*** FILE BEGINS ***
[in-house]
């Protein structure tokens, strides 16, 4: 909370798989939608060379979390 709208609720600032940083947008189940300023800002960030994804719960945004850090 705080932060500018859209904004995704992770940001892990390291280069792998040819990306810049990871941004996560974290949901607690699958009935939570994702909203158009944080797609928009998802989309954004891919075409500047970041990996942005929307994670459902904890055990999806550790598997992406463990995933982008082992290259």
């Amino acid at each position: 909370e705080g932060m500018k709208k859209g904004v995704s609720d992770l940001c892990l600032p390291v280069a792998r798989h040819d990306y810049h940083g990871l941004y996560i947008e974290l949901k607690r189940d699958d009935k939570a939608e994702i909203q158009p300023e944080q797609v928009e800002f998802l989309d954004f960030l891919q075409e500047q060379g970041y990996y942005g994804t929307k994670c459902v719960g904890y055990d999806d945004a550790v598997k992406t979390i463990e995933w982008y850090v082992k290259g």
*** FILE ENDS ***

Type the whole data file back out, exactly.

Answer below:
[in-house]
């Protein structure tokens, strides 16, 4: 909370798989939608060379979390 709208609720600032940083947008189940300023800002960030994804719960945004850090 705080932060500018859209904004995704992770940001892990390291280069792998040819990306810049990871941004996560974290949901607690699958009935939570994702909203158009944080797609928009998802989309954004891919075409500047970041990996942005929307994670459902904890055990999806550790598997992406463990995933982008082992290259």
């Amino acid at each position: 909370e705080g932060m500018k709208k859209g904004v995704s609720d992770l940001c892990l600032p390291v280069a792998r798989h040819d990306y810049h940083g990871l941004y996560i947008e974290l949901k607690r189940d699958d009935k939570a939608e994702i909203q158009p300023e944080q797609v928009e800002f998802l989309d954004f960030l891919q075409e500047q060379g970041y990996y942005g994804t929307k994670c459902v719960g904890y055990d999806d945004a550790v598997k992406t979390i463990e995933w982008y850090v082992k290259g």